TradFi institutions offer more robust risk management strategies than DeFi protocols and inherently provide a heightened security and credibility environment, making them attractive options for individuals who remain cautious about using digital assets. DeFi’s innovation offers users greater transparency and autonomy and can reach audiences that have historically been excluded from financial systems.
As traditional financial firms dive into the crypto world, the difficulty of finding a balance between the stability sought by traditional users and the innovation and autonomy of the crypto market is still a major problem for the crypto ecosystem.
This is where PayPal’s tradition of innovation and consistency comes into play. PYUSD provides a safer entry point for non-native crypto investors and benefits from PayPal’s reputation for stability, security and regulatory compliance. However, the highly centralized nature also brings its own hurdles. Those without a bank account still cannot access PYUSD or Web3 as PayPal requires users to have a bank account. Even if PayPal offers this service outside of America, we have to wonder how effective it will be, considering that developing countries do not use this service on a large scale.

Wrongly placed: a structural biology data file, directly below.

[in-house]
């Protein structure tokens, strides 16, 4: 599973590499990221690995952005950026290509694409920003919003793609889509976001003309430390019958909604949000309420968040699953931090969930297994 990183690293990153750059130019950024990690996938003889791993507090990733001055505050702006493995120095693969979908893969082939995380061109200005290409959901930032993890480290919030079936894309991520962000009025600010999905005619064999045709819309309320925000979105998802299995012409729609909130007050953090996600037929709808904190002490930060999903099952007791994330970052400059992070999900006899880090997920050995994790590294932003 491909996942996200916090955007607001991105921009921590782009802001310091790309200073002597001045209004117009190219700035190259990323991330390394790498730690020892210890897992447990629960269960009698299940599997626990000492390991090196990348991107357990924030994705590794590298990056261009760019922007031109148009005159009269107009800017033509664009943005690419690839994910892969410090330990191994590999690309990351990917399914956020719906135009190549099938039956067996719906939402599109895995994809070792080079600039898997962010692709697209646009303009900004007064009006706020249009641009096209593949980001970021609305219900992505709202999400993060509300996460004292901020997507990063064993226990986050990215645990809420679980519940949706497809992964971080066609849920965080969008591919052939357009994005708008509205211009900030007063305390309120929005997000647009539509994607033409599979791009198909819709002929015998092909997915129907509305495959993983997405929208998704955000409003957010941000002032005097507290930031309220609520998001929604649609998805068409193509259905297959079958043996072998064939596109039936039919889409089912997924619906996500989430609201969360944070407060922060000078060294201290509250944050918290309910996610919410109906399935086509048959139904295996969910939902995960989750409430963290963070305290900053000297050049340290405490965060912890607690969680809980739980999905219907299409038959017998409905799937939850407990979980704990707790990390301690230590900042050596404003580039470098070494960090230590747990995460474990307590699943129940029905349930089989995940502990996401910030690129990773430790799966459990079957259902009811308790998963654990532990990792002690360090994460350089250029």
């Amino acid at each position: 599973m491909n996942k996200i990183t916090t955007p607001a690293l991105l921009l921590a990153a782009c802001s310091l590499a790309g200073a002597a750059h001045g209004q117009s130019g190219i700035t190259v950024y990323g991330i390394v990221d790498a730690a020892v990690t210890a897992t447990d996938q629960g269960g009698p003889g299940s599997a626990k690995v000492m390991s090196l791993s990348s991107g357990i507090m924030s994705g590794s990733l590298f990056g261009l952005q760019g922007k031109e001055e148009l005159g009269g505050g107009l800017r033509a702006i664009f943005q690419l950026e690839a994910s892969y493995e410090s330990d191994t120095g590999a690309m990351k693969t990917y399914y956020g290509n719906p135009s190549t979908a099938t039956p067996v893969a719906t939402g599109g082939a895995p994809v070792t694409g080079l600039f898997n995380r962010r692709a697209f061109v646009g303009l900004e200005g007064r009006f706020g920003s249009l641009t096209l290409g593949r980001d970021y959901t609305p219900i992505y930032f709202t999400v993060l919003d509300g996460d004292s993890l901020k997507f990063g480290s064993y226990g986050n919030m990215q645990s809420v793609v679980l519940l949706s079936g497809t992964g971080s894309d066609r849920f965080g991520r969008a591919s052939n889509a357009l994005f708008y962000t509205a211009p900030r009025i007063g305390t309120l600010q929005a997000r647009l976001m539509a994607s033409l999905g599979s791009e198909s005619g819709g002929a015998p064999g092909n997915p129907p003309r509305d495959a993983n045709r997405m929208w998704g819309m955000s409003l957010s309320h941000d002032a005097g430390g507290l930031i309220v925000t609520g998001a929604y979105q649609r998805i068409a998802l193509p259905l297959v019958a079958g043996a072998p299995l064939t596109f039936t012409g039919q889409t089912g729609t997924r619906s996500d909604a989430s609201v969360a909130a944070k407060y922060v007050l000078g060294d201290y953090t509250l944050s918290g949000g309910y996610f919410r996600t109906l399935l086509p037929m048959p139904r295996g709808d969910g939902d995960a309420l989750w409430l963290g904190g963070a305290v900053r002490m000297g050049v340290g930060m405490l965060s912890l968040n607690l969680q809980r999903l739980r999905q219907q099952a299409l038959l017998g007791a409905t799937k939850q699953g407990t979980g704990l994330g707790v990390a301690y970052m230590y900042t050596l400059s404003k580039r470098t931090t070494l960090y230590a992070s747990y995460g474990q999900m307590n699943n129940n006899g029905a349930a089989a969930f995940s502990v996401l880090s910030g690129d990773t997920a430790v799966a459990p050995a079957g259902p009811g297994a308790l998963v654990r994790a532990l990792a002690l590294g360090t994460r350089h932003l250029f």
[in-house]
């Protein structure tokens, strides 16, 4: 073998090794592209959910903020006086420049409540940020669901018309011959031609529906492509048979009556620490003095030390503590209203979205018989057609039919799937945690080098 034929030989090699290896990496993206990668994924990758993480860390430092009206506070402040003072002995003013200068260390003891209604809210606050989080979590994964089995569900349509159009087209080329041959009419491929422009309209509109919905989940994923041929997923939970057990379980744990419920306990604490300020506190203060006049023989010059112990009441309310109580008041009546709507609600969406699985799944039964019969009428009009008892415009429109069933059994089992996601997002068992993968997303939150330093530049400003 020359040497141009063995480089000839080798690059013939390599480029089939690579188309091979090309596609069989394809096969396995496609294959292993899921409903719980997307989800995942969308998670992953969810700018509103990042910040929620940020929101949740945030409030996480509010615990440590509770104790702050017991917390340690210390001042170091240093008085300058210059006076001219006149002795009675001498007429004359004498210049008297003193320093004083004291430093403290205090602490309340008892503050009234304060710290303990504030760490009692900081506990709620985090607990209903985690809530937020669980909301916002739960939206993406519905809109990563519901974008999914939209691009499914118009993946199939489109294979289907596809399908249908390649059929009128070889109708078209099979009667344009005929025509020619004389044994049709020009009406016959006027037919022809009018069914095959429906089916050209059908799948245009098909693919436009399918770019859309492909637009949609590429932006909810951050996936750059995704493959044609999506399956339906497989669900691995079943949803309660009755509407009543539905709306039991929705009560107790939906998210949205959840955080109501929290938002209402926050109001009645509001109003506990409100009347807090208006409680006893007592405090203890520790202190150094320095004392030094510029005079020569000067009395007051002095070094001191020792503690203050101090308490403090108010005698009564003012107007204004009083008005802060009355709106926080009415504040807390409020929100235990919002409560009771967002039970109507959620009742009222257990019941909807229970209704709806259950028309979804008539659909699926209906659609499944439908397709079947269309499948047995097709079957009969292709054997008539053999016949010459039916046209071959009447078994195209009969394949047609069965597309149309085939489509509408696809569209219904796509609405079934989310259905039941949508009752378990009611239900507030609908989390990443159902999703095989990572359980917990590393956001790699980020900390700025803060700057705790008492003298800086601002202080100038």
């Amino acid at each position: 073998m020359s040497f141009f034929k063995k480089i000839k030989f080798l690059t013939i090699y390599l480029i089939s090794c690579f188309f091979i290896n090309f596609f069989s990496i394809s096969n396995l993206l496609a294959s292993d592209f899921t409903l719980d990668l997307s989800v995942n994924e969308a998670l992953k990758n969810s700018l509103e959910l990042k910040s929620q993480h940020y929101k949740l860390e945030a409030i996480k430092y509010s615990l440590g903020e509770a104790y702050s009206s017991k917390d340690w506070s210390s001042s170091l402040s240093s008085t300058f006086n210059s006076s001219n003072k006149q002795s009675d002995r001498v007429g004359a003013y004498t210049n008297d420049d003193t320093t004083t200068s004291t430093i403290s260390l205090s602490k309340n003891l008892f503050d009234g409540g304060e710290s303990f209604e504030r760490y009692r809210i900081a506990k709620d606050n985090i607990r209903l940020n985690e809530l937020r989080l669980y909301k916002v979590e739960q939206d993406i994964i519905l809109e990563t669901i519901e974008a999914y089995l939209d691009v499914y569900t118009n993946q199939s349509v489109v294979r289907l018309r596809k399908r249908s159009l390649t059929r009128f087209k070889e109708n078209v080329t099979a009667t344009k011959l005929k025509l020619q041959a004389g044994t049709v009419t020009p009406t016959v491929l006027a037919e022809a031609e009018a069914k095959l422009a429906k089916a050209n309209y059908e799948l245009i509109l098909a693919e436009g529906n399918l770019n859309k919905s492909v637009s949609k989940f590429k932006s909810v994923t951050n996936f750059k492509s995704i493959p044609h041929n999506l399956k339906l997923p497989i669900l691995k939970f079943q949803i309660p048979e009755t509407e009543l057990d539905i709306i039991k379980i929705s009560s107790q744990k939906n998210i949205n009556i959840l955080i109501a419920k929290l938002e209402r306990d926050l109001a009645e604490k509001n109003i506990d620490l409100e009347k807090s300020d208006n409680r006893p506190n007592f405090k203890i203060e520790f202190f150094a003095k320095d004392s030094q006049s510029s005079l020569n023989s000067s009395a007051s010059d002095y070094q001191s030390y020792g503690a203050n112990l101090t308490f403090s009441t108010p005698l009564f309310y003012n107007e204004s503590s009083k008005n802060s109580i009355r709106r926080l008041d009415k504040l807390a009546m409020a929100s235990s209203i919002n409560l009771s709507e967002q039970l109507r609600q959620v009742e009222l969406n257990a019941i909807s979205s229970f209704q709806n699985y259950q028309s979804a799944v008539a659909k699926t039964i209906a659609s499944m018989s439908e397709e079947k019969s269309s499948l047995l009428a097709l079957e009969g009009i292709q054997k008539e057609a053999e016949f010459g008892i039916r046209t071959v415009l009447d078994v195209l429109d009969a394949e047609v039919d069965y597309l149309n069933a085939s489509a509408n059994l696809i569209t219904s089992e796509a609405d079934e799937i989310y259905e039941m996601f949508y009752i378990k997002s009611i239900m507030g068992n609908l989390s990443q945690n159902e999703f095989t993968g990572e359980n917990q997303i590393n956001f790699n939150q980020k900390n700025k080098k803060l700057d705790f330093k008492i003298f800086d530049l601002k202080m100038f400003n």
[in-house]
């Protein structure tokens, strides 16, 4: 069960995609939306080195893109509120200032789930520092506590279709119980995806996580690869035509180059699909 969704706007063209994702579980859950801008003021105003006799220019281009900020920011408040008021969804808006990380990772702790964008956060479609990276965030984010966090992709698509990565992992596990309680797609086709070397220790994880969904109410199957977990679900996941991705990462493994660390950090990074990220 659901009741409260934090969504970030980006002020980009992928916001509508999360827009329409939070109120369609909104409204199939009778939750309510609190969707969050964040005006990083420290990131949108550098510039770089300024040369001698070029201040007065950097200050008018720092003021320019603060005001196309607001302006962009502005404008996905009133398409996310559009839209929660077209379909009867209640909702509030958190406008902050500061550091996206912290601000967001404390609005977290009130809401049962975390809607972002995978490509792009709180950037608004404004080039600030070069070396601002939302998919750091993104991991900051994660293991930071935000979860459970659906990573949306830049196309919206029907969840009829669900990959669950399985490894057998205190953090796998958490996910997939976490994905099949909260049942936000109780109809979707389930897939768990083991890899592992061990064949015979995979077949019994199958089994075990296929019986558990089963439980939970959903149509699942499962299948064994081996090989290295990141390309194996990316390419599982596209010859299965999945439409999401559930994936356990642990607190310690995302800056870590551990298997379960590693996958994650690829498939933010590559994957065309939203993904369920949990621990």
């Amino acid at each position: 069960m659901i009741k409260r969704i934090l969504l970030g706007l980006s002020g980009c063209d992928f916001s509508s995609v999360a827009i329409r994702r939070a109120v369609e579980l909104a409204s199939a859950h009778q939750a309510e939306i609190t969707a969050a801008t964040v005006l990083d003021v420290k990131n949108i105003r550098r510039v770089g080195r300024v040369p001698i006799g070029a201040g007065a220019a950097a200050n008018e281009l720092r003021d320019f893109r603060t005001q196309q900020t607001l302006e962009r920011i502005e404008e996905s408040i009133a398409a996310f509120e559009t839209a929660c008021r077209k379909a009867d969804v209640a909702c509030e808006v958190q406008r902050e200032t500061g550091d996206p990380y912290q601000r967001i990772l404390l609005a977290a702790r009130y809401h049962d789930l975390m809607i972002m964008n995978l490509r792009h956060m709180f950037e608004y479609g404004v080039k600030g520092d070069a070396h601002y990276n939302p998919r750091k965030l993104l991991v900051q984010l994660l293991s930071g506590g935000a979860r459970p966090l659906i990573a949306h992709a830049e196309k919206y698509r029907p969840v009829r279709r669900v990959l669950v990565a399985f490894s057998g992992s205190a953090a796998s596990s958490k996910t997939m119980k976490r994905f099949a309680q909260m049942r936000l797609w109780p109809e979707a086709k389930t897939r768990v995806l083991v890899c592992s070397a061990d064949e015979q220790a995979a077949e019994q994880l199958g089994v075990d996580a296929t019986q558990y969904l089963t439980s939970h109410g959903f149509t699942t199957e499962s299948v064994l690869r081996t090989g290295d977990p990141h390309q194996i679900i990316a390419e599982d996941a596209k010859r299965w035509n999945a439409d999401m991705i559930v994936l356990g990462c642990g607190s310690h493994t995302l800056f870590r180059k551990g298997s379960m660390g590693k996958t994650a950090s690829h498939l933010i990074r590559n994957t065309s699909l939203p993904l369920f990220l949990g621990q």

PYUSD could therefore continue to benefit from DeFi’s autonomy, while DeFi can also benefit greatly from PYUSD’s existing network. If we can build a complementary relationship between Web2 and Web3 and TradFi and DeFi that combines credibility, innovation and accessibility, we have the potential to boost the global economy and drive institutional adoption of digital assets.
Transition from Web2 to Web3